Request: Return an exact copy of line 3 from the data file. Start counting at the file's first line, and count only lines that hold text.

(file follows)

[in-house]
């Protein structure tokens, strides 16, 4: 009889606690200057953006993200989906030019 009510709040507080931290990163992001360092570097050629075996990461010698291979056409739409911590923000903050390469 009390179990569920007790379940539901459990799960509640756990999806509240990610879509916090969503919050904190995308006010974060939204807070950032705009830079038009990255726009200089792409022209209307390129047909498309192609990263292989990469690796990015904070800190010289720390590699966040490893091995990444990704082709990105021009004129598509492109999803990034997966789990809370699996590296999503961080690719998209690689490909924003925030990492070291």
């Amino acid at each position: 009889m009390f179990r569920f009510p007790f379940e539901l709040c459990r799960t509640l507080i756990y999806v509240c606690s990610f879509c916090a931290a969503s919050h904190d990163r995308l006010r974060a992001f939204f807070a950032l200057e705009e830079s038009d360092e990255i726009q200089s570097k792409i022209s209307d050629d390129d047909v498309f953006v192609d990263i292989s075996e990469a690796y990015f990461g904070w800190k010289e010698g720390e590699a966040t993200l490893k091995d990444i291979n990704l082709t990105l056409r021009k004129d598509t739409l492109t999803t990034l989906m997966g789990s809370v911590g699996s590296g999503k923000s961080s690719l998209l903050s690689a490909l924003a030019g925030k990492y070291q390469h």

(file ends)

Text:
């Amino acid at each position: 009889m009390f179990r569920f009510p007790f379940e539901l709040c459990r799960t509640l507080i756990y999806v509240c606690s990610f879509c916090a931290a969503s919050h904190d990163r995308l006010r974060a992001f939204f807070a950032l200057e705009e830079s038009d360092e990255i726009q200089s570097k792409i022209s209307d050629d390129d047909v498309f953006v192609d990263i292989s075996e990469a690796y990015f990461g904070w800190k010289e010698g720390e590699a966040t993200l490893k091995d990444i291979n990704l082709t990105l056409r021009k004129d598509t739409l492109t999803t990034l989906m997966g789990s809370v911590g699996s590296g999503k923000s961080s690719l998209l903050s690689a490909l924003a030019g925030k990492y070291q390469h």